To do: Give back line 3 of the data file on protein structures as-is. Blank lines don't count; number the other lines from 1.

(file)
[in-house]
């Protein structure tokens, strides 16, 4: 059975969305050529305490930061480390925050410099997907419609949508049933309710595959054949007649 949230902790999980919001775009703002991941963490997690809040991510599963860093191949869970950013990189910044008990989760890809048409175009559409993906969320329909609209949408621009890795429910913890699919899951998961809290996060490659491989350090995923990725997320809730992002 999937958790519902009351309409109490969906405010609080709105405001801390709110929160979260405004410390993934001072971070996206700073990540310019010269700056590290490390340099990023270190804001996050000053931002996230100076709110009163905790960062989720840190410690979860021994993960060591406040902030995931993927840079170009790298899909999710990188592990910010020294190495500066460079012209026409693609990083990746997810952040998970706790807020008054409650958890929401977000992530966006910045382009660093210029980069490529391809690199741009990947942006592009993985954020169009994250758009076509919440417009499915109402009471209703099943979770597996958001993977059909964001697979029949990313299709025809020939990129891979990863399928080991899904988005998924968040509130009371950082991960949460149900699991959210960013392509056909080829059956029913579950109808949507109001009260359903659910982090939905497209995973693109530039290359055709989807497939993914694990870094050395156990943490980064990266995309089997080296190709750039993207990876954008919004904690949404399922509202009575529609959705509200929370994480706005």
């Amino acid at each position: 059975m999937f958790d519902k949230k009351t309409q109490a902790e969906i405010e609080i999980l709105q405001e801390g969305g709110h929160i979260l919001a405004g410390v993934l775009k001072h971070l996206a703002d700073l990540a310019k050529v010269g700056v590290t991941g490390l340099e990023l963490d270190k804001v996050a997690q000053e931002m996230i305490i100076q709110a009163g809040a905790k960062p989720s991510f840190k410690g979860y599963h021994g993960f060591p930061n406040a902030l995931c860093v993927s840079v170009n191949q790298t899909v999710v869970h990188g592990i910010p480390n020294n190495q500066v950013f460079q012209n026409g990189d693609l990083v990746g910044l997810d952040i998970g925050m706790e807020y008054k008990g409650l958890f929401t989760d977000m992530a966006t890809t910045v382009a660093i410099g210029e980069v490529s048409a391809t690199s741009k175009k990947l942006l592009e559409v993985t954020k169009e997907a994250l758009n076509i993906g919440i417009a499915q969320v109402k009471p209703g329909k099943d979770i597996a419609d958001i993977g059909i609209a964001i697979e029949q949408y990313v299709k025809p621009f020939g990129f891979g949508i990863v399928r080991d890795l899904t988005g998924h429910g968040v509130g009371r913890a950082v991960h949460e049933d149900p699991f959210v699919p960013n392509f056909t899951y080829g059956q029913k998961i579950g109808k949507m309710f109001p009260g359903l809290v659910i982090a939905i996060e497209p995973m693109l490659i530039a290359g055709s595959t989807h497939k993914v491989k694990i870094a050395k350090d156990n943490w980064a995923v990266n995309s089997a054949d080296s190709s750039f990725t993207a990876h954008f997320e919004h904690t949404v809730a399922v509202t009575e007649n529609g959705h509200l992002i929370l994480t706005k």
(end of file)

């Amino acid at each position: 059975m999937f958790d519902k949230k009351t309409q109490a902790e969906i405010e609080i999980l709105q405001e801390g969305g709110h929160i979260l919001a405004g410390v993934l775009k001072h971070l996206a703002d700073l990540a310019k050529v010269g700056v590290t991941g490390l340099e990023l963490d270190k804001v996050a997690q000053e931002m996230i305490i100076q709110a009163g809040a905790k960062p989720s991510f840190k410690g979860y599963h021994g993960f060591p930061n406040a902030l995931c860093v993927s840079v170009n191949q790298t899909v999710v869970h990188g592990i910010p480390n020294n190495q500066v950013f460079q012209n026409g990189d693609l990083v990746g910044l997810d952040i998970g925050m706790e807020y008054k008990g409650l958890f929401t989760d977000m992530a966006t890809t910045v382009a660093i410099g210029e980069v490529s048409a391809t690199s741009k175009k990947l942006l592009e559409v993985t954020k169009e997907a994250l758009n076509i993906g919440i417009a499915q969320v109402k009471p209703g329909k099943d979770i597996a419609d958001i993977g059909i609209a964001i697979e029949q949408y990313v299709k025809p621009f020939g990129f891979g949508i990863v399928r080991d890795l899904t988005g998924h429910g968040v509130g009371r913890a950082v991960h949460e049933d149900p699991f959210v699919p960013n392509f056909t899951y080829g059956q029913k998961i579950g109808k949507m309710f109001p009260g359903l809290v659910i982090a939905i996060e497209p995973m693109l490659i530039a290359g055709s595959t989807h497939k993914v491989k694990i870094a050395k350090d156990n943490w980064a995923v990266n995309s089997a054949d080296s190709s750039f990725t993207a990876h954008f997320e919004h904690t949404v809730a399922v509202t009575e007649n529609g959705h509200l992002i929370l994480t706005k």